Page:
Reading is one of the most powerful exercises to improve your personal health and wellbeing. You become smarter, speak clearer and think creatively thanks to reading. In the words of the Albus Dumbledore, “Words are, in my not-so-humble opinion, our most inexhaustible source of magic”
But in reading, I often come across the question, what genre should you read. Which is better, Fiction or Nonfiction?
Now I wanted to get to the bottom of this question. So I asked my family, peers and professors for an answer.
Some of them sang the praises of fiction, while others swore by non fiction. Everywhere I went, I met members of either faction, who completely rejected the other, terming it as boring and a waste of time.
This was interesting. People seem so fixed on which genre is better that they were simply unwilling to glance at the other’s shelf.
So you might be wondering, what must I think?
I find it awfully hard to confine myself to this binary outlook towards reading. Instead, I challenge the premise of the question itself. Must preferring one come at the cost to another? Can we expand ourselves beyond this narrow outlook towards reading.
Now whenever I have expressed these views to my peers, people expect me to say something along the lines of, “fiction and nonfiction have a lot in common, and we must learn to appreciate this commonality”.
This couldn’t be further from the truth.
I find that fiction and nonfiction are two distinct kinds of literature, each with its unique characteristics. My argument is that they complement each other. They are like two sides of the same coin, not two different currencies. A healthy dose is what is required if you want to develop into a well rounded human being. Otherwise, you will always be denying a part of yourself some much needed intellectual stimulation.
In Praise of Nonfiction
Nonfiction gives you a detailed understanding of a certain topic . It gives you a deep dive into a subject, exploring its intricacies with a scientific or journalistic lens.
Professionals from various fields condense years of research and experience into nonfiction books. This allows you to absorb the most important facts and findings from years of hardwork in just a few hours. It is the ultimate distillation of expertise.
You could read about a field that you might have never professionally dabbled in. Just think about it. A neurosurgeon could arm herself with enough knowledge of the stock market to become a competent stock broker through the brilliance of nonfiction.
Think of the potential!
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An Accolade to Fiction
When you desire emotional or creative stimulation, read fiction. A racy story can get your heart pumping or your eyes crying is bound to have a lasting impact on you.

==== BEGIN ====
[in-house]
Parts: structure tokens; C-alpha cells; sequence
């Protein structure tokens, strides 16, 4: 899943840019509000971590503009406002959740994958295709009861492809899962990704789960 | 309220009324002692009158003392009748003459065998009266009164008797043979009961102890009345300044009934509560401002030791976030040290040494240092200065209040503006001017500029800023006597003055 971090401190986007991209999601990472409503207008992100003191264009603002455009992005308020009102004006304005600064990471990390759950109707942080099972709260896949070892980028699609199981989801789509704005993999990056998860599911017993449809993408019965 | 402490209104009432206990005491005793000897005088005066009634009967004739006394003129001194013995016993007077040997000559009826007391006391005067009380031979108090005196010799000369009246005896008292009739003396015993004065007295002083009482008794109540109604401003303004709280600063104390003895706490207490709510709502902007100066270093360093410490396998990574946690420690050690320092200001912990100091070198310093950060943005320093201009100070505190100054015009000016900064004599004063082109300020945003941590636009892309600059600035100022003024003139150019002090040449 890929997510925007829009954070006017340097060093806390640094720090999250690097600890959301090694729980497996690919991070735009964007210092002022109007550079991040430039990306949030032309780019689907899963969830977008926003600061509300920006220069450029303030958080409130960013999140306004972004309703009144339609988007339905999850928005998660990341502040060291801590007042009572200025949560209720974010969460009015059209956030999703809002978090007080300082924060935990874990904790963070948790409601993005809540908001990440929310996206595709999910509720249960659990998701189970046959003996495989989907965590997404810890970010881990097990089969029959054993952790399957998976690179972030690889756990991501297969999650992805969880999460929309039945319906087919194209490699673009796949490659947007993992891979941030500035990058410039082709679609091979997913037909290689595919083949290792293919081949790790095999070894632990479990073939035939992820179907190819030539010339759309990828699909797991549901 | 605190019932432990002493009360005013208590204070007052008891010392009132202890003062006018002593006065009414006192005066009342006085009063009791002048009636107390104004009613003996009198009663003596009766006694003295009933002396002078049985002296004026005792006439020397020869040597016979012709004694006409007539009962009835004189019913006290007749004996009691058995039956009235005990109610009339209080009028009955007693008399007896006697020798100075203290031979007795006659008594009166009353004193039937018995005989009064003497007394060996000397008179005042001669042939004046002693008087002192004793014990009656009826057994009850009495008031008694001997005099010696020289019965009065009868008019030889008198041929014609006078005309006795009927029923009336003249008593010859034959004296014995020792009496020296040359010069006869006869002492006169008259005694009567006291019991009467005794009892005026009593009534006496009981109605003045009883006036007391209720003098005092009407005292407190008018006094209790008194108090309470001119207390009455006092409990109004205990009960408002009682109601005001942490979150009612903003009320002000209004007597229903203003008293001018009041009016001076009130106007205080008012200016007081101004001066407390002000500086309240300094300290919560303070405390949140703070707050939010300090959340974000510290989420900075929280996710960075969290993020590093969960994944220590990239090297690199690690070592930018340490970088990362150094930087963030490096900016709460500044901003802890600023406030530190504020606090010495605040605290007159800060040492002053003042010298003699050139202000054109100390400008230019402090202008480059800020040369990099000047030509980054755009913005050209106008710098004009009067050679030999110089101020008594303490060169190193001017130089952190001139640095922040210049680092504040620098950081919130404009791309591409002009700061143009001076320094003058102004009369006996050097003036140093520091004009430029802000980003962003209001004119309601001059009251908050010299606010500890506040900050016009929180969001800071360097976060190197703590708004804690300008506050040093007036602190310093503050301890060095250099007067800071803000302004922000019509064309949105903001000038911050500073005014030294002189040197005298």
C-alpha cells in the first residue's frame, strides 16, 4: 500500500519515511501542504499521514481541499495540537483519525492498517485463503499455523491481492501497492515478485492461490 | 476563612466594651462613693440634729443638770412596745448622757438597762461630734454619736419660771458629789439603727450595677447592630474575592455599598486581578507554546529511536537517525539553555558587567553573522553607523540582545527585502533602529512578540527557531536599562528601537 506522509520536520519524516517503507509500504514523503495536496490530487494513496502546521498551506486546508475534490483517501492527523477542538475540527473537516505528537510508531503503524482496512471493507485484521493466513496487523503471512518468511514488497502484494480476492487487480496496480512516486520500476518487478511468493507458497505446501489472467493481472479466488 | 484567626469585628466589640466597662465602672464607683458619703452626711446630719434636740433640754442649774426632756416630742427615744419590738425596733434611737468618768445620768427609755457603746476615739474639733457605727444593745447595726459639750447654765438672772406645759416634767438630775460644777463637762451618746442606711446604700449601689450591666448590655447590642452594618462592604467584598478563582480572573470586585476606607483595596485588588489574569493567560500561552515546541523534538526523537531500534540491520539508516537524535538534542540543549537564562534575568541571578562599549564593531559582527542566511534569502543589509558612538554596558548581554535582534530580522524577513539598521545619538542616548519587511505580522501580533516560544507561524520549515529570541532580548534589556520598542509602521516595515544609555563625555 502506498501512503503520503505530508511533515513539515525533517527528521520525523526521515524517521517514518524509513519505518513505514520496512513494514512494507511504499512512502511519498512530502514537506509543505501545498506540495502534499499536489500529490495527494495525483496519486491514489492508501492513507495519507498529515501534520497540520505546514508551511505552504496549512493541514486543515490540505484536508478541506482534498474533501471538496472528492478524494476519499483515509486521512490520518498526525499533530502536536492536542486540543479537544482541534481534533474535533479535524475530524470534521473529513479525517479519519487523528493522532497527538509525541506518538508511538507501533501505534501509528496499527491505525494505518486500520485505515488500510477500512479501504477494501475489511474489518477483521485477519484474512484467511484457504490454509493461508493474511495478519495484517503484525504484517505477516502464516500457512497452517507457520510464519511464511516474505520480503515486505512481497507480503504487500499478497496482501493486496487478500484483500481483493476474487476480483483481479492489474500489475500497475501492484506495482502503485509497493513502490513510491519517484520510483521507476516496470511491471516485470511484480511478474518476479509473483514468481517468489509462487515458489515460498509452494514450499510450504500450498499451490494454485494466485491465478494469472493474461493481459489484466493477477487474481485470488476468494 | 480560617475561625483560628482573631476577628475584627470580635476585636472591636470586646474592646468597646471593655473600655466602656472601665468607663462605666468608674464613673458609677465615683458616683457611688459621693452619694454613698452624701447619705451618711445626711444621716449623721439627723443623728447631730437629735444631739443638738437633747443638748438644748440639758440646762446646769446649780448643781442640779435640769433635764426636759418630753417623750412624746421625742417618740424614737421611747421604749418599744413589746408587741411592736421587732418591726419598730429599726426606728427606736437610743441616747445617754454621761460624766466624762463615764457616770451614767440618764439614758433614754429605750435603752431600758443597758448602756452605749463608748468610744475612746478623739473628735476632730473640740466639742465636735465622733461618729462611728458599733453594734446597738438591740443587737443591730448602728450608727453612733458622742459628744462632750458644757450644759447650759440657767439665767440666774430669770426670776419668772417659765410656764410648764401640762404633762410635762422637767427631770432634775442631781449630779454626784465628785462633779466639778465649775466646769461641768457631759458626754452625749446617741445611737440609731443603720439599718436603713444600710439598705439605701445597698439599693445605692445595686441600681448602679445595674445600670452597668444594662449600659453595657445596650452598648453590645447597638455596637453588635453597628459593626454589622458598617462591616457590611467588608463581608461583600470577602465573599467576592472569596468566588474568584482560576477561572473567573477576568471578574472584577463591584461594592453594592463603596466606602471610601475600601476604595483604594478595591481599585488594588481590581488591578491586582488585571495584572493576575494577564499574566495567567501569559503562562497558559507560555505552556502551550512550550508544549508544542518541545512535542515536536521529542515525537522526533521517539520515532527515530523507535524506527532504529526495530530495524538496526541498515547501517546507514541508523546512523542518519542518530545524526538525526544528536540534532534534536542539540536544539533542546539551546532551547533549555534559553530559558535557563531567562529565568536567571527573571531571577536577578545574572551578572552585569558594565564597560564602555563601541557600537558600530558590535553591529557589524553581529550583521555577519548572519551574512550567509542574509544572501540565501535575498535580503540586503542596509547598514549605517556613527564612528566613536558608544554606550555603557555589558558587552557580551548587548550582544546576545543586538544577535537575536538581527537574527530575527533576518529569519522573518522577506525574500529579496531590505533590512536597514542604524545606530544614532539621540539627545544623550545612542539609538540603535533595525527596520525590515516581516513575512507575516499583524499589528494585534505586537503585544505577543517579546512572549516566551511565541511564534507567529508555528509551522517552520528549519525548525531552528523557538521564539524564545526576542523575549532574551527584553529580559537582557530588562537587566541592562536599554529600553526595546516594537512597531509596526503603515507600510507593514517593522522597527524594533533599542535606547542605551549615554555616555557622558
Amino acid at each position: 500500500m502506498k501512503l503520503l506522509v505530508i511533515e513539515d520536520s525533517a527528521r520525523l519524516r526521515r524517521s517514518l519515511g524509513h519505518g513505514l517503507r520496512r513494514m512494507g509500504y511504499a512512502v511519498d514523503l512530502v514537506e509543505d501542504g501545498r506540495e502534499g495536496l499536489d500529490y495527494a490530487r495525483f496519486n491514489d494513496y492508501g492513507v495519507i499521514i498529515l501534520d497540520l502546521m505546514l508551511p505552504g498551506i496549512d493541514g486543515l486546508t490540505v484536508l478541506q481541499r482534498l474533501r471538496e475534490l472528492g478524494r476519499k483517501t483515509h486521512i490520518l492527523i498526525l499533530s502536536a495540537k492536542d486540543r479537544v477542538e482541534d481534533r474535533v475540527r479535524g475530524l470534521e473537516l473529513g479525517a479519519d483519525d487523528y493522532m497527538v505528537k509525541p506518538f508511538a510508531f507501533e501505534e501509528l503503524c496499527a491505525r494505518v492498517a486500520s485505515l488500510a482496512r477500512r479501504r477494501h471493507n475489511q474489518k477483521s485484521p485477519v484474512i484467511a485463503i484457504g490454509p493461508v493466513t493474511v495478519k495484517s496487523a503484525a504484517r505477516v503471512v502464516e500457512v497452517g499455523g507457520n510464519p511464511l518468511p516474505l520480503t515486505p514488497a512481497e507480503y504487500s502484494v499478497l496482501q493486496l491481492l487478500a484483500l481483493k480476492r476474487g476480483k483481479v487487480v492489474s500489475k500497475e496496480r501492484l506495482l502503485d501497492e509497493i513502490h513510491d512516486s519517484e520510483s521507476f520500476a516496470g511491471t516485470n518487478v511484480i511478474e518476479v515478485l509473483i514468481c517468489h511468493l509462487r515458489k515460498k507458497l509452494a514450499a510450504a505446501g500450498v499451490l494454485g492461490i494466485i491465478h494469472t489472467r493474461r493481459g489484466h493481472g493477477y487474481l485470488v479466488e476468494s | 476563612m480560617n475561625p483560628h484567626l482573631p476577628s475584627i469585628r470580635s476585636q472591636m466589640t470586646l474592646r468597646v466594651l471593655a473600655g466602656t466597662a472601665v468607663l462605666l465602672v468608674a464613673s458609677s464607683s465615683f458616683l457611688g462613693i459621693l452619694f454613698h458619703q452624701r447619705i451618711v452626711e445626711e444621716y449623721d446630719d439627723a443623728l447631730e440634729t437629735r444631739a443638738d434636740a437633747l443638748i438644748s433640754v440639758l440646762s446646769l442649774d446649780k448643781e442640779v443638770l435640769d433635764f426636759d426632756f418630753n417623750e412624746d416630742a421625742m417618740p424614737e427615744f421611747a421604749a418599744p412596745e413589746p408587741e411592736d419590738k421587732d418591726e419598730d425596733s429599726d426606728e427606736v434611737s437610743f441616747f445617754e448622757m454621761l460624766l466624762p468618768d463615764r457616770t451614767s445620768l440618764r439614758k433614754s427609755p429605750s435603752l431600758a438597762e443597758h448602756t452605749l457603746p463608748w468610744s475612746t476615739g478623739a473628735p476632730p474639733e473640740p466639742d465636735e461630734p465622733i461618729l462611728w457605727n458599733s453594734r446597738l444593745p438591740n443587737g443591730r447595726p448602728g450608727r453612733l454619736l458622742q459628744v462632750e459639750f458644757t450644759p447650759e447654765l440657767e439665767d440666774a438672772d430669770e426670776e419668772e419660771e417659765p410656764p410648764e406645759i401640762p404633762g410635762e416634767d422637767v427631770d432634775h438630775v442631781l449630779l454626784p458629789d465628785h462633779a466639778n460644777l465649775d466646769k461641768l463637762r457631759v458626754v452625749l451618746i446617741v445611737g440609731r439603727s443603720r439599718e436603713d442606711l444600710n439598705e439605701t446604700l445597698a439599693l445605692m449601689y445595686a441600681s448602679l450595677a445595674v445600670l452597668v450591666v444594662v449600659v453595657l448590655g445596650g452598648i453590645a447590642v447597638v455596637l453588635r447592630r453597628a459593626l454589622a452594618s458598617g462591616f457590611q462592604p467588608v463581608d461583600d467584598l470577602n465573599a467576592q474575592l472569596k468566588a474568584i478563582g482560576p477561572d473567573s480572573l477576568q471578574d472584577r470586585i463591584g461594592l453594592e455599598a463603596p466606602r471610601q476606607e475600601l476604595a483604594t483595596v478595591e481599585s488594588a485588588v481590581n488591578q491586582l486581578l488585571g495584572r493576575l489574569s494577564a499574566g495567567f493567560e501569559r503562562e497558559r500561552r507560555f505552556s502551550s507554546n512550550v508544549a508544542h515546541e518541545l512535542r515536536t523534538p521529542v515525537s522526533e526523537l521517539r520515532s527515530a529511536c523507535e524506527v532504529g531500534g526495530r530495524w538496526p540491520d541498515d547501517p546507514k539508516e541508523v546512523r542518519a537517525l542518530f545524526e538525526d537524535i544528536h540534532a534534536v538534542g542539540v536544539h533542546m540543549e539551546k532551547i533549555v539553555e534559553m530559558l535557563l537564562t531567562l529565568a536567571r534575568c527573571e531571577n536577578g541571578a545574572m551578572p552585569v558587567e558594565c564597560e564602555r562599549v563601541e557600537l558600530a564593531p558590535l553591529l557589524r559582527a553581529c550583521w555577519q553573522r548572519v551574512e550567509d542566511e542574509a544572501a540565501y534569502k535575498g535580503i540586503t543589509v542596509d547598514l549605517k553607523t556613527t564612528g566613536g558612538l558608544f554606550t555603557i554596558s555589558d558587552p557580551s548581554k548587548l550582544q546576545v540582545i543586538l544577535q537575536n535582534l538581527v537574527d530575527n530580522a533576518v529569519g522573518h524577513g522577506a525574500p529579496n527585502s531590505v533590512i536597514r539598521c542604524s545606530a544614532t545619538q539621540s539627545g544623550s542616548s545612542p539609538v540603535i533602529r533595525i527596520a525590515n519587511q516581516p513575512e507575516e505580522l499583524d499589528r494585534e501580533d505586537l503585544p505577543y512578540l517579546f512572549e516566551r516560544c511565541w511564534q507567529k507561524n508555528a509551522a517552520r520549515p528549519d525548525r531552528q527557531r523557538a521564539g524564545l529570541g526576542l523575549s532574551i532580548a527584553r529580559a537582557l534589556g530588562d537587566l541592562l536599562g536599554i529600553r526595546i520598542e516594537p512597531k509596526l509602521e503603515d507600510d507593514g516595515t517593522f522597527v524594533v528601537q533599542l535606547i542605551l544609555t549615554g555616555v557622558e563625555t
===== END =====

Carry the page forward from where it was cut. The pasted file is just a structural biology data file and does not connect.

Sharing stories is an essential part of most cultures. It is how we pass ideas forward since time immemorial. The story of Jesus is one of forgiveness, while the story of imperialism is one of greed and violence. In Harry Potter you fly on broomsticks while in The Hobbit you fight dragons.
Fiction forces you to think differently. You enter the mind of the author, and attempt to see the world through their eyes. It pushes your creativity to breaking point. You might be sitting in your house when you read, but your mind soars with the characters in some make-believe world. Before you know it the stars have come out, and yet you find it hard to put your book down. Such is the transformative power of fiction.
Many people underestimate the power of creativity. Remember, we wouldn’t have smartphones if Steve Jobs didn’t dare to imagine a new way of communication. We wouldn’t have been able to travel if the Wright brothers didn’t create the first plane. We wouldn’t have books if ancient Mesopotamian people didn’t start writing. the world would be a vastly different place if we weren’t creative.
Some of you may be wondering whether I always had this balanced outlook towards reading, and the answer is a resounding no. I confess myself guilty of prejudice. I used to be part of the Nonfiction faction, touting fiction as “children’s literature” and thus not having any value.
It was when I read the Japanese classic “How Do You Live”, (read my analysis) that I changed my outlook. I recognised that certain philosophical concepts can only be communicated through a story. In nonfiction you merely read about these ideas. In fiction, you experience them.
Finding a Balance
When I begin to feel dissatisfied with fiction, I return to Harry Potter. I remember how this book transformed the world, how it made reading popular again. Go to any corner of the globe, and you will find 11 year olds who are waiting for their letter to Hogwarts. It is a story that will go down in history as one of humanity’s most beloved pieces of literature.
Now in my reading journey, I strive to find a balance. A healthy dose of nonfiction and fiction is what will help you develop as a well rounded human being.
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